September 11, 2016

Athletic Director U. is a weekly series from D1.ticker designed to land in your inbox every Sunday evening. Articles will delve into pertinent topics from around the industry, providing unique perspective into many critical issues facing collegiate administrators. Today's ADU is a sit down with Parker Executive Search Vice President & Managing Director, Daniel Parker, as part of a Q&A series with top industry experts. Feedback, as always, is welcome to

Executive Search with Daniel Parker

As athletics performance continues to play an ever increasing role in the national perception of universities, and the financial investment in sports programs grows at an equally rapid rate, finding effective leadership in college athletics has never been more critical. University athletic leaders must now possess not only a strong financial acumen, but an aggressive and strategic approach to organizational leadership. Identifying and attracting such talent requires a rigorous methodology that includes an assessment of candidates’ skills, experiences and personal qualities that are simply not attainable through a traditional interview process. This is precisely why executive search firms in the field of college athletics have now become the norm; universities who pursue administrative and coaching candidates without the help of executive recruiters can put themselves at a distinct disadvantage because of the newly evolved complexities of such processes.

Over the last decade, no executive search firm has recruited more commissioners, athletic directors and coaches throughout all divisions of college athletics than Parker Executive Search in Atlanta. With one of the strongest higher-education practices in the industry, PES has evolved its sports division to become the go to source for conferences and universities looking to fill key athletics leadership positions. I sat down with Daniel Parker, Vice President and Managing Director of Parker Executive Search’s sports practice to discuss PES and their overall role in Sports recruiting.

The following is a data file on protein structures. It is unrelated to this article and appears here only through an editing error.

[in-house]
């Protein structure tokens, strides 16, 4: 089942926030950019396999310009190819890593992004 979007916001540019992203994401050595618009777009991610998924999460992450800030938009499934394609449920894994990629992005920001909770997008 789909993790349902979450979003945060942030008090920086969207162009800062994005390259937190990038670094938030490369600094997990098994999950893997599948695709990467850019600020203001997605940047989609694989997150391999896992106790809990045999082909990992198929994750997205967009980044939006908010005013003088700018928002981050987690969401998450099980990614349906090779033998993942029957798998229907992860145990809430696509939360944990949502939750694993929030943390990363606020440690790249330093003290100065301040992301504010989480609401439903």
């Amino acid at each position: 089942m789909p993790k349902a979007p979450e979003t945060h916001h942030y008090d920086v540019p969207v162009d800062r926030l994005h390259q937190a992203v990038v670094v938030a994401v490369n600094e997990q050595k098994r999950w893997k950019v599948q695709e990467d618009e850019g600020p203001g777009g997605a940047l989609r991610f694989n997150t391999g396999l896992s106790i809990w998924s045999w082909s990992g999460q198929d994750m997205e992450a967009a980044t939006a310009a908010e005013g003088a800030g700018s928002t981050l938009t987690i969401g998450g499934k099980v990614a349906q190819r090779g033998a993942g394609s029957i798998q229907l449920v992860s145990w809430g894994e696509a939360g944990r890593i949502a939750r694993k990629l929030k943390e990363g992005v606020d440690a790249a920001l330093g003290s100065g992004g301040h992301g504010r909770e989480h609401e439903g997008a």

How can Athletic Directors better prepare for coaching searches?

A coach search is not easy. Making any change where there is a high public interest is complicated. I have seen even the most accomplished athletics director stumble because they simply underestimated the amount of research they needed to do in order to better understand what they need, who they might be able to recruit, what it will cost, and the marketplace in general. An AD must not only know what is happening in their conference or region, it is now vital that he or she knows what it is happening nationally.

Often when athletic directors who are set on making a coaching change take the time to do a deeper assessment of that particular program and then consider the national scene, they may come to the realization that their current coach is actually performing at an above average rate given various constraints they might be facing. What’s more, they may realize that based on the current coaching market, there may not be a better candidate out there and that the best thing for the program would be to maintain continuity rather than create change only for the sake of change.

My role, and the role of everyone on the PES team, is to recruit, advise, and facilitate the process. We give our clients a dedicated, confidential process that helps them get to closure. We don’t have a stable of candidates, and work hard to give our clients a diverse pool of candidates to review and interview.

Occasionally, I might get a call from an athletic director in the weeks ahead of the end of the season, and I urge them to do their homework and be absolutely sure of the path they want to pursue. I counsel them not to speak to other potential candidates or third-parties before they have made a final decision on their current coach. Then, and only then, will PES enter into an agreement to manage the search process. We do not engage with a university until they have a reasonable understanding of what level of success their program is capable of attaining based on their current resource situation, and why they feel as though their current coach is not capable of meeting those expectations.